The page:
Accepting public benefits improves community food accessibility, helps to increase revenue and expand sales for vendors, and helps cultivate a welcoming and inclusive space for all community members
Public benefits can help increase revenue at a farmers’ market and expand sales by increasing the potential customer base. By integrating public benefits such as the Supplemental Nutrition Assistance Program/Electronic Benefit Transfer (SNAP/EBT), Fresh Access Bucks (FAB), or Women, Infants, and Children Farmers’ Market Nutrition Program (WIC and FMNP) into the point of sale, farmers’ market businesses can be an inclusive asset to the community while also generating a more robust market.
This guide will explain the most common benefit programs and how to integrate them into a point of sale system.
Getting Started with Accepting Benefits
The Supplemental Nutrition Assistance Program (SNAP) formerly known as “food stamps,” is a federal program administered by the United States Department of Agriculture’s Food and Nutrition Service (FNS) to increase opportunities for low-income people to purchase nutritious food. A growing number of farmers’ markets and farmers’ market vendors are beginning to accept SNAP benefits as a way to make fresh and local food more accessible to people with low or no income. There are two ways to accept SNAP benefits; a farmers market can accept SNAP benefits on behalf of the vendors and reimburse vendors for SNAP transactions, or a farmers market vendor can accept SNAP benefits directly from customers.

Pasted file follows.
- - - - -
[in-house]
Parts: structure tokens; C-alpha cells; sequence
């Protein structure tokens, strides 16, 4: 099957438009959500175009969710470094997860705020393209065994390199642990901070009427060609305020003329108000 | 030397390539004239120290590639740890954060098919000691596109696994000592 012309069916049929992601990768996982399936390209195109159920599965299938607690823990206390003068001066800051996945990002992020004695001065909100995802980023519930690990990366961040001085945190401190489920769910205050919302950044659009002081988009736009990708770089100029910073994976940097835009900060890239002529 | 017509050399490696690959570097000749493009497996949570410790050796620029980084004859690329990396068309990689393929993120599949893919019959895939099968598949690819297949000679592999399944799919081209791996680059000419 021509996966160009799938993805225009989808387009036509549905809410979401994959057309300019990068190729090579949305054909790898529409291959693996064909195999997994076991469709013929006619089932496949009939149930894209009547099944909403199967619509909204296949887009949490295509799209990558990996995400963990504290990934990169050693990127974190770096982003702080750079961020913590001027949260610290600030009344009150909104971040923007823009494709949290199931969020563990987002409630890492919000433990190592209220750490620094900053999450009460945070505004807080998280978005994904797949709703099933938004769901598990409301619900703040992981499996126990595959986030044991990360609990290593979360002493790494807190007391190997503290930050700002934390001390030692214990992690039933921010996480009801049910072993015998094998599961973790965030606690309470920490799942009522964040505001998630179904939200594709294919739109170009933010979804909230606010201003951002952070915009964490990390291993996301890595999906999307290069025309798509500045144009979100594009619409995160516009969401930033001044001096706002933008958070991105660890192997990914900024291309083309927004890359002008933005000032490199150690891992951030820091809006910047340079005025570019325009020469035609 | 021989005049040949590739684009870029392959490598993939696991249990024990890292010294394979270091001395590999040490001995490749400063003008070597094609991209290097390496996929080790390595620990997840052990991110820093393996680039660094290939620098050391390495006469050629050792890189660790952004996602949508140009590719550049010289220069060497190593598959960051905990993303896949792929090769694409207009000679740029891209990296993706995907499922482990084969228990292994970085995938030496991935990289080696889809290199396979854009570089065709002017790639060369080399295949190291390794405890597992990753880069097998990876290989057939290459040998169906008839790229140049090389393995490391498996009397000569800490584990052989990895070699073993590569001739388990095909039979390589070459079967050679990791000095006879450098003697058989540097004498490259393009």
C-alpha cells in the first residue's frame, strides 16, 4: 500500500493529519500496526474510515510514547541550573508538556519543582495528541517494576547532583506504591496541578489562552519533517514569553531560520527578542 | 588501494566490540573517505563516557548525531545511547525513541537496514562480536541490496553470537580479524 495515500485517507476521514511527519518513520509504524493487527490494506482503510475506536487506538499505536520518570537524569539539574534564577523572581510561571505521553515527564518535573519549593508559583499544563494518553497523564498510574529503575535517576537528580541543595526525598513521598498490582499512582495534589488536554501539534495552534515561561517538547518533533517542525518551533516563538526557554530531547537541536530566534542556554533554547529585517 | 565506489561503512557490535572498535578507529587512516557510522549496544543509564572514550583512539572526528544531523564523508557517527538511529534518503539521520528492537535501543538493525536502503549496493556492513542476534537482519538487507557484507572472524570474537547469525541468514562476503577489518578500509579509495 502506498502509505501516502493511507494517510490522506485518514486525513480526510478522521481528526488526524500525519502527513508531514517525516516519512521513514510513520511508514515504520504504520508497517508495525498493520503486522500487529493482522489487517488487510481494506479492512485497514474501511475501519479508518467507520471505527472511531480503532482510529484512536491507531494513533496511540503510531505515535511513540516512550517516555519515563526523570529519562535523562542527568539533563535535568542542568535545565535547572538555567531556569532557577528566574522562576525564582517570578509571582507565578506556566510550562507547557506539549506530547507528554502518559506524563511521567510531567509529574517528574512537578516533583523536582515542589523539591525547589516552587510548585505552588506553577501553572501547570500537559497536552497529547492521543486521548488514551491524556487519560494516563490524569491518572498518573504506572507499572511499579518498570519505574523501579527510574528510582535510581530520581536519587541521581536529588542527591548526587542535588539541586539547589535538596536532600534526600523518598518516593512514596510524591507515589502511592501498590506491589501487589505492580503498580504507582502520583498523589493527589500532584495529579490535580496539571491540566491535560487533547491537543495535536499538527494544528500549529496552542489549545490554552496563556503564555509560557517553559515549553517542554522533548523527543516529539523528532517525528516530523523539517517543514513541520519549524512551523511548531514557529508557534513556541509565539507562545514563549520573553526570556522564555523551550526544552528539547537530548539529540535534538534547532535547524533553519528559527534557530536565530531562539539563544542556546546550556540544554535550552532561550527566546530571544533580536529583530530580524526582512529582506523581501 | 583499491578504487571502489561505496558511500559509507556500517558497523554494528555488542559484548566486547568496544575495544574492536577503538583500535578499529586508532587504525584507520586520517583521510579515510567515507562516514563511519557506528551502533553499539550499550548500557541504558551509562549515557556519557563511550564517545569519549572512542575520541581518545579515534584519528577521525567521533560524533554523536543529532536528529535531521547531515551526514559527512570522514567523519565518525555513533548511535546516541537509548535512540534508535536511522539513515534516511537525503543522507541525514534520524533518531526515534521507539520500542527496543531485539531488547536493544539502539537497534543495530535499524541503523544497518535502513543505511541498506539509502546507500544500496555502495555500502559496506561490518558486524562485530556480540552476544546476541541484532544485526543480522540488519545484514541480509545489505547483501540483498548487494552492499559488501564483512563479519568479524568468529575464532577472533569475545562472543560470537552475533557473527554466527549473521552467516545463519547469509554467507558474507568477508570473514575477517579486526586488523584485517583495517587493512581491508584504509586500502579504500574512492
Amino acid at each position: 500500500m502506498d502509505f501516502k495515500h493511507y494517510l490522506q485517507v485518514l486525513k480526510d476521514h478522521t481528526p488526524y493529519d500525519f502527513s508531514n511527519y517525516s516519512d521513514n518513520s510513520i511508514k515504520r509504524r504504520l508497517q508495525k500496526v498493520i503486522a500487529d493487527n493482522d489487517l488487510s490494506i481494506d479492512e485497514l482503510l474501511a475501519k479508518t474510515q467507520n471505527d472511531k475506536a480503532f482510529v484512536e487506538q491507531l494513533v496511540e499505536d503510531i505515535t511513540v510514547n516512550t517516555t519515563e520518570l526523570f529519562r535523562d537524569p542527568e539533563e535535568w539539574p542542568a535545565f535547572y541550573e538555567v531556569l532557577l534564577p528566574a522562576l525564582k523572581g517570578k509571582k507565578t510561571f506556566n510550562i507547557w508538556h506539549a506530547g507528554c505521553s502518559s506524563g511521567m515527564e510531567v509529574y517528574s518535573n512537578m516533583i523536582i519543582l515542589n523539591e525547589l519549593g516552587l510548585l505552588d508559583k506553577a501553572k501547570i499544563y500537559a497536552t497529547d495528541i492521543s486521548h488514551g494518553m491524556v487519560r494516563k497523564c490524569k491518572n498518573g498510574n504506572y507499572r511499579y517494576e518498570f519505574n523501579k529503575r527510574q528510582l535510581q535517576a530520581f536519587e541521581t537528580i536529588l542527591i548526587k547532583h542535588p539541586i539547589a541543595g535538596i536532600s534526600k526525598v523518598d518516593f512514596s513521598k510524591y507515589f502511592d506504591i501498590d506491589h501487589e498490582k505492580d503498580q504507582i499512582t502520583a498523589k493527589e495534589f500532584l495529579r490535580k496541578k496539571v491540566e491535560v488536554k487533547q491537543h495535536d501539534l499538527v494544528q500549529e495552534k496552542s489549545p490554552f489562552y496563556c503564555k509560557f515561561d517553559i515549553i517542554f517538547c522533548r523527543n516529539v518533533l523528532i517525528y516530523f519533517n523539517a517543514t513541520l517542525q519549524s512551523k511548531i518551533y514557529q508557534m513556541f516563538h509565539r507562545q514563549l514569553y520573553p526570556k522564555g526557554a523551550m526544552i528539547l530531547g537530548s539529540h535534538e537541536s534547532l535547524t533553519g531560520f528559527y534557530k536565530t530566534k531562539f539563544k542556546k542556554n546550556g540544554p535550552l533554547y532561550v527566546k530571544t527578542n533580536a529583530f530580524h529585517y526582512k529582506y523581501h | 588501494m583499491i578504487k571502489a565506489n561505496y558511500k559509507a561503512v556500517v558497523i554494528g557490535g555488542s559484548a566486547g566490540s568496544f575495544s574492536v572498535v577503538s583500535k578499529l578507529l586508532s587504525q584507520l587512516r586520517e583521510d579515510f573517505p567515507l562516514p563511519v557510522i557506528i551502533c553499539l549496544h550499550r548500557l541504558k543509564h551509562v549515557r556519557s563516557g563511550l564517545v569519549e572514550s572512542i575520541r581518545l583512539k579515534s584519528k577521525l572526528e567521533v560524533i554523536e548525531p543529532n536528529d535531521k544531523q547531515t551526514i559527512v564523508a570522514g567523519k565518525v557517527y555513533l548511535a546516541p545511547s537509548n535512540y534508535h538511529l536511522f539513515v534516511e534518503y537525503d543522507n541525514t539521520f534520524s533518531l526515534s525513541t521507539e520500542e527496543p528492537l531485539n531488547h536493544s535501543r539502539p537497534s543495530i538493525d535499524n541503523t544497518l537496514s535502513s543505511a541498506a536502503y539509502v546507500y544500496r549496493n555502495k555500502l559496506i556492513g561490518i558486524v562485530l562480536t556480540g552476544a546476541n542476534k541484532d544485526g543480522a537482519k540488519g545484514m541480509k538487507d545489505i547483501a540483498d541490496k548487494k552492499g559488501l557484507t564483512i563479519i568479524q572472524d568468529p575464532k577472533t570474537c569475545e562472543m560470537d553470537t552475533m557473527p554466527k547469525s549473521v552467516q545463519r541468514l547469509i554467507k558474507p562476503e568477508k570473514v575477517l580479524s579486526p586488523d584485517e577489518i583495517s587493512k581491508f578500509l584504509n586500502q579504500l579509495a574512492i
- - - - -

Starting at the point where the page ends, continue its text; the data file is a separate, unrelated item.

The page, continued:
For more information on implementing SNAP at Florida farmers markets, visit the Farmers Market Legal Tool Kit
The Women, Infants and Children (WIC) Program provides supplemental foods at no cost to low-income pregnant, breastfeeding, and non-breastfeeding post-partum women, and to infants and children up to 5 years of age, who are found to be at nutritional risk. Like SNAP, a growing number of farmers’ markets and farmers’ market vendors are beginning to accept WIC benefits as a way to make fresh and local food more accessible to women, infants, and children.
The USDA WIC Farmers Market Nutrition Program makes fresh and local food more accessible to WIC recipients. And like SNAP, accepting WIC benefits provides a great opportunity for a food business to expand the customer base, increase sales, and make farmers’ markets accessible to all people.
There are a few drawbacks to accepting WIC, however. Not all food items qualify as a WIC eligible purchase. WIC uses a coupon-based system, and only authorized farmers, farmers’ markets, and/or roadside stands may accept and redeem WIC coupons. Annual training is mandatory for businesses participating in the WIC program, and businesses must abide by eligibility guidelines to avoid fraud. Some recommendations for integrating WIC coupons into the POS include to:
- Treat customers using WIC coupons the same as those using cash and credit
- Devise efficient and discrete means to accept WIC coupons that do not alienate the customer
- Clearly post all products that do and do not qualify as a WIC-eligible purchase
The Seniors Farmers Market Nutrition Program (SFMNP) is funded by the USDA’s Food and Nutrition Services and is meant to serve low-income seniors.
The SFMNP provides access to locally-grown produce, honey, and herbs while also helping to increase the purchasing of these products at farmers’ markets, roadside stands, and CSAs.
Every customer deserves to feel welcome at farmers markets, regardless of the method they use to make purchases. Here are some tips for fostering an inclusive market environment:
- Treat customers using public benefits the same as those using cash and credit.
- Devise an efficient and discrete means to make a transaction using SNAP/EBT cards, FMNP vouchers, or plastic tokens that does not alienate the customer.
- Clearly label all products that do and do not qualify for SNAP/EBT-, FMNP-, or FAB-eligible purchases.
- Post clear signs in prominent spots to signal to customers that you participate in SNAP/EBT, FMNP, and/or FAB.
- Refrain from referring to SNAP/EBT as ‘food stamps’ because that term carries a negative connotation in some communities. Some SNAP/EBT participants do use this name, so just remain sensitive to their preferred terminology.